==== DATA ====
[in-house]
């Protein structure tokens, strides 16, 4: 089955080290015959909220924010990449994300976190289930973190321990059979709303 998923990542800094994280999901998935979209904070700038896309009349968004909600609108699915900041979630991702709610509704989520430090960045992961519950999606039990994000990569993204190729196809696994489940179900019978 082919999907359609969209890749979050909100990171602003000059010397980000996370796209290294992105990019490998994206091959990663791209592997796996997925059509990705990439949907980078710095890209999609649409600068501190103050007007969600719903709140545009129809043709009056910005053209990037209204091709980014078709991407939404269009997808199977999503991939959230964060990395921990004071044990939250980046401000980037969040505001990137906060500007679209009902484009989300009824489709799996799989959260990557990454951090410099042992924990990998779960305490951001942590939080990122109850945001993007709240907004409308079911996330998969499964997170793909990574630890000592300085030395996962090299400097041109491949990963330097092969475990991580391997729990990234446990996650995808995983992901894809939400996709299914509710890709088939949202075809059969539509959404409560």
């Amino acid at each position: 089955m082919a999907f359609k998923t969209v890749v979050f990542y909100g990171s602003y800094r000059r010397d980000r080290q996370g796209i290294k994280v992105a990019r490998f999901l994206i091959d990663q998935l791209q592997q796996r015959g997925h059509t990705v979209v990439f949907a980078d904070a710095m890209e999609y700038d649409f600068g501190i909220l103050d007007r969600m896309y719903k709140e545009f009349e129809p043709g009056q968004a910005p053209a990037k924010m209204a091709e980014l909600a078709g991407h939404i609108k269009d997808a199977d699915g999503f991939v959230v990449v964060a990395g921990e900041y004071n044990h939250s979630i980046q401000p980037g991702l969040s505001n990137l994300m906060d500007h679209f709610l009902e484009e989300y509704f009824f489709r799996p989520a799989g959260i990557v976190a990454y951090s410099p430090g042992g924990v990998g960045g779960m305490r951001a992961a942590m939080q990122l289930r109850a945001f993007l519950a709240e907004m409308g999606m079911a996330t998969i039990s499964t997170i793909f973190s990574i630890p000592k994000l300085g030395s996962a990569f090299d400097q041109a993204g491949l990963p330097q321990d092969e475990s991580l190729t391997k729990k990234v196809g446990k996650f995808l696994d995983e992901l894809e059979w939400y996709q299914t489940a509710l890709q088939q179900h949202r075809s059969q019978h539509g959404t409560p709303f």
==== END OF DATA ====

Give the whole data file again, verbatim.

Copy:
[in-house]
């Protein structure tokens, strides 16, 4: 089955080290015959909220924010990449994300976190289930973190321990059979709303 998923990542800094994280999901998935979209904070700038896309009349968004909600609108699915900041979630991702709610509704989520430090960045992961519950999606039990994000990569993204190729196809696994489940179900019978 082919999907359609969209890749979050909100990171602003000059010397980000996370796209290294992105990019490998994206091959990663791209592997796996997925059509990705990439949907980078710095890209999609649409600068501190103050007007969600719903709140545009129809043709009056910005053209990037209204091709980014078709991407939404269009997808199977999503991939959230964060990395921990004071044990939250980046401000980037969040505001990137906060500007679209009902484009989300009824489709799996799989959260990557990454951090410099042992924990990998779960305490951001942590939080990122109850945001993007709240907004409308079911996330998969499964997170793909990574630890000592300085030395996962090299400097041109491949990963330097092969475990991580391997729990990234446990996650995808995983992901894809939400996709299914509710890709088939949202075809059969539509959404409560």
């Amino acid at each position: 089955m082919a999907f359609k998923t969209v890749v979050f990542y909100g990171s602003y800094r000059r010397d980000r080290q996370g796209i290294k994280v992105a990019r490998f999901l994206i091959d990663q998935l791209q592997q796996r015959g997925h059509t990705v979209v990439f949907a980078d904070a710095m890209e999609y700038d649409f600068g501190i909220l103050d007007r969600m896309y719903k709140e545009f009349e129809p043709g009056q968004a910005p053209a990037k924010m209204a091709e980014l909600a078709g991407h939404i609108k269009d997808a199977d699915g999503f991939v959230v990449v964060a990395g921990e900041y004071n044990h939250s979630i980046q401000p980037g991702l969040s505001n990137l994300m906060d500007h679209f709610l009902e484009e989300y509704f009824f489709r799996p989520a799989g959260i990557v976190a990454y951090s410099p430090g042992g924990v990998g960045g779960m305490r951001a992961a942590m939080q990122l289930r109850a945001f993007l519950a709240e907004m409308g999606m079911a996330t998969i039990s499964t997170i793909f973190s990574i630890p000592k994000l300085g030395s996962a990569f090299d400097q041109a993204g491949l990963p330097q321990d092969e475990s991580l190729t391997k729990k990234v196809g446990k996650f995808l696994d995983e992901l894809e059979w939400y996709q299914t489940a509710l890709q088939q179900h949202r075809s059969q019978h539509g959404t409560p709303f």